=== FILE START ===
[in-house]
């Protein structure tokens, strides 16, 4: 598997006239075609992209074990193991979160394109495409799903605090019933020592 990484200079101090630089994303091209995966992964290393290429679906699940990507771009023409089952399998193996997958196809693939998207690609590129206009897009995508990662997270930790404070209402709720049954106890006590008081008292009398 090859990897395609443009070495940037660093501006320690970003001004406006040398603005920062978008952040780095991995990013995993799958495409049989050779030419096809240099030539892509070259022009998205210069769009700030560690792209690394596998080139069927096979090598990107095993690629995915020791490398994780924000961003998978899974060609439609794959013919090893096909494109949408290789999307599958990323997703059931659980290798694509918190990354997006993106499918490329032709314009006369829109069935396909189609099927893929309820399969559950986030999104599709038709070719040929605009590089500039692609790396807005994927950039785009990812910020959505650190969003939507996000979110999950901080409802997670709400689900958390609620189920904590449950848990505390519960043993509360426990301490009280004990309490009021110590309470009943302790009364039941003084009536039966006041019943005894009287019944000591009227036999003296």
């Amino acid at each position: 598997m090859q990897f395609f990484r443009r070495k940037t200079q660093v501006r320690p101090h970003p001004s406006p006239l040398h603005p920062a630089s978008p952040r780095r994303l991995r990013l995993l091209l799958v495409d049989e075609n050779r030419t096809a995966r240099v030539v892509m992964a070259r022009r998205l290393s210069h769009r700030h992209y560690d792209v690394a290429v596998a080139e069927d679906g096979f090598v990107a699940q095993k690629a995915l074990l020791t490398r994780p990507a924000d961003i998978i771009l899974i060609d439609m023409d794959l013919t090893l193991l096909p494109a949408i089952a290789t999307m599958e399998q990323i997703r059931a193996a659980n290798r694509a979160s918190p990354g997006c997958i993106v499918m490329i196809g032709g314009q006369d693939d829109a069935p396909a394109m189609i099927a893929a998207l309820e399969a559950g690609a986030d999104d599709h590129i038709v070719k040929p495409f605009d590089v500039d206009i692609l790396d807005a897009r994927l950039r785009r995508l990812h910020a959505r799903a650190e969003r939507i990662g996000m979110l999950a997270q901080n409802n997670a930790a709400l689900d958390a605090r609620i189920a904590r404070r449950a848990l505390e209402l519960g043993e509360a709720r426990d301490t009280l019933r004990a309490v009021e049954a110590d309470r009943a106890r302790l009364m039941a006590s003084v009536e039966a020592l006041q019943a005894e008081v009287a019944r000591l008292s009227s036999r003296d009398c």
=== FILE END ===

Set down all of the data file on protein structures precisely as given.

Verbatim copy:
[in-house]
């Protein structure tokens, strides 16, 4: 598997006239075609992209074990193991979160394109495409799903605090019933020592 990484200079101090630089994303091209995966992964290393290429679906699940990507771009023409089952399998193996997958196809693939998207690609590129206009897009995508990662997270930790404070209402709720049954106890006590008081008292009398 090859990897395609443009070495940037660093501006320690970003001004406006040398603005920062978008952040780095991995990013995993799958495409049989050779030419096809240099030539892509070259022009998205210069769009700030560690792209690394596998080139069927096979090598990107095993690629995915020791490398994780924000961003998978899974060609439609794959013919090893096909494109949408290789999307599958990323997703059931659980290798694509918190990354997006993106499918490329032709314009006369829109069935396909189609099927893929309820399969559950986030999104599709038709070719040929605009590089500039692609790396807005994927950039785009990812910020959505650190969003939507996000979110999950901080409802997670709400689900958390609620189920904590449950848990505390519960043993509360426990301490009280004990309490009021110590309470009943302790009364039941003084009536039966006041019943005894009287019944000591009227036999003296």
């Amino acid at each position: 598997m090859q990897f395609f990484r443009r070495k940037t200079q660093v501006r320690p101090h970003p001004s406006p006239l040398h603005p920062a630089s978008p952040r780095r994303l991995r990013l995993l091209l799958v495409d049989e075609n050779r030419t096809a995966r240099v030539v892509m992964a070259r022009r998205l290393s210069h769009r700030h992209y560690d792209v690394a290429v596998a080139e069927d679906g096979f090598v990107a699940q095993k690629a995915l074990l020791t490398r994780p990507a924000d961003i998978i771009l899974i060609d439609m023409d794959l013919t090893l193991l096909p494109a949408i089952a290789t999307m599958e399998q990323i997703r059931a193996a659980n290798r694509a979160s918190p990354g997006c997958i993106v499918m490329i196809g032709g314009q006369d693939d829109a069935p396909a394109m189609i099927a893929a998207l309820e399969a559950g690609a986030d999104d599709h590129i038709v070719k040929p495409f605009d590089v500039d206009i692609l790396d807005a897009r994927l950039r785009r995508l990812h910020a959505r799903a650190e969003r939507i990662g996000m979110l999950a997270q901080n409802n997670a930790a709400l689900d958390a605090r609620i189920a904590r404070r449950a848990l505390e209402l519960g043993e509360a709720r426990d301490t009280l019933r004990a309490v009021e049954a110590d309470r009943a106890r302790l009364m039941a006590s003084v009536e039966a020592l006041q019943a005894e008081v009287a019944r000591l008292s009227s036999r003296d009398c």